In 1925, Pope Pius XI instituted the Feast of Christ the King in the Roman Catholic Church. It was intended to be a celebration of the all-embracing authority of Christ, which will lead all mankind to seek the “peace of Christ” in the “Kingdom of Christ.” Since 1970, this observance has been kept on the Sunday prior to the beginning of Advent in the Church of Rome. In the spirit of kinship and ecumenism, the churches of the Anglican Communion also observe this day. Our collect for the day portrays Christ as the king who frees all those who are bound by sin and unites under his gracious rule all who are divided. This is a day of looking around at the brokenness of the present world while simultaneously looking forward to a future when the rule of heaven will be universal.
The readings for the day begin with the prophet Jeremiah. The passage we will read is the conclusion of a survey of the kings of Judah and is an oracle against the “shepherds” (kings) who have driven the flock away, into exile in foreign lands. The Lord promises to reunite the flock, bringing them back “to their fold” in their homeland, where they will be led by “a righteous Branch” out of the house of David, who will “reign as king and deal wisely, and shall execute justice and righteousness in the land.”
In the place of the psalm this Sunday, we will sing Canticle 16, sometimes called the “Benedictus,” or the “Song of Zechariah.” It is the response of the father of John the Baptist to his child’s role in the life of the coming Messiah, the one who will bring salvation, and it is found in Luke 1:68-79. The text affirms the realization of Jeremiah’s prophecy in its own present day.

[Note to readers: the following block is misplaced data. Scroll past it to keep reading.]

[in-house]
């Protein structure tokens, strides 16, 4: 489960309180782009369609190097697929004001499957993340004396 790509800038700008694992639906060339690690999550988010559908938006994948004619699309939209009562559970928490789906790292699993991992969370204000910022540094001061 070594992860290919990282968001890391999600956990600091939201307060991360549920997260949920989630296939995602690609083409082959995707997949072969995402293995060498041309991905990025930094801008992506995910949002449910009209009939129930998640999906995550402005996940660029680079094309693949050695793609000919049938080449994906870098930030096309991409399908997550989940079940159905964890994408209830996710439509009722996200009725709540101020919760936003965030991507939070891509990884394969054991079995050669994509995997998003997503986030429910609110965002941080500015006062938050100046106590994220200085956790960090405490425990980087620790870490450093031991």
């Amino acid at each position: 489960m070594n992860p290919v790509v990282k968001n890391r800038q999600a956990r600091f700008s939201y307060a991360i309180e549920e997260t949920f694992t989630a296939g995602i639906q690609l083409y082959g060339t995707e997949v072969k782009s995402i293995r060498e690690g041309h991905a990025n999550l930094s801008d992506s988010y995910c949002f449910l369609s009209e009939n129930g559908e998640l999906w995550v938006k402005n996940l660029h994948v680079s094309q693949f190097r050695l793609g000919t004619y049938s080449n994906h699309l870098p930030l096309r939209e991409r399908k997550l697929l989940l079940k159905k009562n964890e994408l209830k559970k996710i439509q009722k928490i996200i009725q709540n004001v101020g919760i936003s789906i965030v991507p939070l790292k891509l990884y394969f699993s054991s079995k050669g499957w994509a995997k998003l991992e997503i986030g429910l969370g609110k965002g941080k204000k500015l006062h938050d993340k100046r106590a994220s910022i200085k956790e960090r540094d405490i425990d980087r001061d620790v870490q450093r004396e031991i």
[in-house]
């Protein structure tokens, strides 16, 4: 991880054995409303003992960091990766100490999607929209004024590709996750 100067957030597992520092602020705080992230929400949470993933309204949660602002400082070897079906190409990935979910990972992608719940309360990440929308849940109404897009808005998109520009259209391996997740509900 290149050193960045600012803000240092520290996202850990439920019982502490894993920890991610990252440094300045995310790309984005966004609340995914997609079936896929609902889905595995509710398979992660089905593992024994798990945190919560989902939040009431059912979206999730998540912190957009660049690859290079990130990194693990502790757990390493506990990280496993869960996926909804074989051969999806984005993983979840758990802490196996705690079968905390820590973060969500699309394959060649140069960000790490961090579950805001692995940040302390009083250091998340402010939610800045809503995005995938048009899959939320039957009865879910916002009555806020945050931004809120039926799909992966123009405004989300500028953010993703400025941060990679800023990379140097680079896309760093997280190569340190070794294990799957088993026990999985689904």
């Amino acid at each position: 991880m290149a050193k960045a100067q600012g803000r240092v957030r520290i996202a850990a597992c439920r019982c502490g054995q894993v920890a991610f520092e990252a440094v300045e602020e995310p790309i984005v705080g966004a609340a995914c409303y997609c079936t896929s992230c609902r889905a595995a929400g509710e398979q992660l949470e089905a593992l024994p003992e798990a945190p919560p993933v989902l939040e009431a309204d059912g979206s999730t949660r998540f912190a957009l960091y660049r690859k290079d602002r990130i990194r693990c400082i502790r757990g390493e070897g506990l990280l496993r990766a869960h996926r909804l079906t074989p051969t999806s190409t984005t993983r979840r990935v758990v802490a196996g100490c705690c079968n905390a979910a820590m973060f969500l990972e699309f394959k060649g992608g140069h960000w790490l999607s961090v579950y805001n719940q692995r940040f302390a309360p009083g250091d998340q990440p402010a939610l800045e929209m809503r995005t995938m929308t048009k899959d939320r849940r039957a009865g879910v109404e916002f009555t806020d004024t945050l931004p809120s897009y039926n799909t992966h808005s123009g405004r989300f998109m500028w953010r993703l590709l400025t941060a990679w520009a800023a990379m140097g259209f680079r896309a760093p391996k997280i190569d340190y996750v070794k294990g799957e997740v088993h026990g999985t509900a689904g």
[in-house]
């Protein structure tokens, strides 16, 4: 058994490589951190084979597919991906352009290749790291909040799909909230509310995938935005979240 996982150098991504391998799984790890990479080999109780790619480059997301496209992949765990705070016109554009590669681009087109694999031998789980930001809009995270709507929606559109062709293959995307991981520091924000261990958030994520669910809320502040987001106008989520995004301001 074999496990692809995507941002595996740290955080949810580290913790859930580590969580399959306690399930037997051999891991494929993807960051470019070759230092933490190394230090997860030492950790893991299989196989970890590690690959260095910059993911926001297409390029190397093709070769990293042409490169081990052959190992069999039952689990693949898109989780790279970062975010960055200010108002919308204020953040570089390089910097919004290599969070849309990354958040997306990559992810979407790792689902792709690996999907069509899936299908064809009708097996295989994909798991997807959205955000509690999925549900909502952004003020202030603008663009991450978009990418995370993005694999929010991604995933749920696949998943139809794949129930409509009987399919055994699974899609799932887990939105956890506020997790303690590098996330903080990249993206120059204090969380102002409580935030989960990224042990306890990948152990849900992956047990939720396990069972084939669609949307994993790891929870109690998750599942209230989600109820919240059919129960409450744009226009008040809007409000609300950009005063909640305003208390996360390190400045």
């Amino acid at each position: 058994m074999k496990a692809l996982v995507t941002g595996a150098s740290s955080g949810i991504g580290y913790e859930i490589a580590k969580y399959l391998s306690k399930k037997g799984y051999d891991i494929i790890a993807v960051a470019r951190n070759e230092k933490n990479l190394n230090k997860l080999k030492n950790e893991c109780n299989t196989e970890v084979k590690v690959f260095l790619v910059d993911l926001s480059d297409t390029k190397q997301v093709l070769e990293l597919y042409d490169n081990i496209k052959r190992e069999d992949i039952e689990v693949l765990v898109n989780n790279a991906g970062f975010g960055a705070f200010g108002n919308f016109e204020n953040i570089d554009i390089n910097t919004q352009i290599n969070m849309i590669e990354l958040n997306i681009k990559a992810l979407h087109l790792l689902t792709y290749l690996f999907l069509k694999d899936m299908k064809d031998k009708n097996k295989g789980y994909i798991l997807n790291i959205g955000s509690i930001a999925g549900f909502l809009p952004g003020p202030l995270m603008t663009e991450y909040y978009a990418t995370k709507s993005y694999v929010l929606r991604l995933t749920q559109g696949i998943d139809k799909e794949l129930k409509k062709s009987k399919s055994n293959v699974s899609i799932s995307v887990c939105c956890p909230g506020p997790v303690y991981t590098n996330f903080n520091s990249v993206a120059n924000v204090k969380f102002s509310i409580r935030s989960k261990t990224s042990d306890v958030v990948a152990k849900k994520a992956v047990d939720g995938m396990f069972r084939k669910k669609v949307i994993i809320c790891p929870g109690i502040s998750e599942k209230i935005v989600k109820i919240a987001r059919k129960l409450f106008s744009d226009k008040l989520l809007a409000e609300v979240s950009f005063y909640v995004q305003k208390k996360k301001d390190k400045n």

The reading from Colossians is a prayer for future growth, especially in endurance and patience. It contains what may be a fragment of a baptismal hymn that asserts the supremacy of Christ over the cosmos and the Church, describing him in the same terms as the lady Wisdom, or Sophia. He existed before all things, and in him all things are held together. All things were created through him and for him. He is the head of the Body that is the Church, and he is the beginning of its eternal nature, as the firstborn from the dead. “For in him all the fullness of God was pleased to dwell, and through him God was pleased to reconcile to himself all things, whether on earth or in heaven, by making peace through the blood of his cross.” This is the full picture of Christ the King.
The gospel for the day is Luke’s account of the crucifixion. In it we hear Jesus’ prayer for forgiveness, “Father, forgive them; for they do not know what they are doing.” And as Jesus is mockingly portrayed as the King of the Jews, while his clothing is divided and the crowd taunts him, we hear his exchange with the two criminals being crucified with him. One jeers that he should save them all, if he is the Messiah. The other rebukes his companion and asserts the justice of their lot and the injustice of his. Then he says, “Jesus, remember me when you come into your kingdom.” To which Jesus replies, “Truly, I tell you, today you will be with me in Paradise.” His forgiveness is universal; he gives the criminal more than he has asked. His acts declare that God’s kingly power in him is a present reality, not just a future hope. “Paradise,” as used here, would have been a contemporary term for a dwelling place for the righteous souls awaiting the resurrection.
Our experience of Christ as King this Sunday will fold time together, bending and blending the present and the future, earth and heaven, the cross and the resurrection, our brokenness and our forgiven life in love.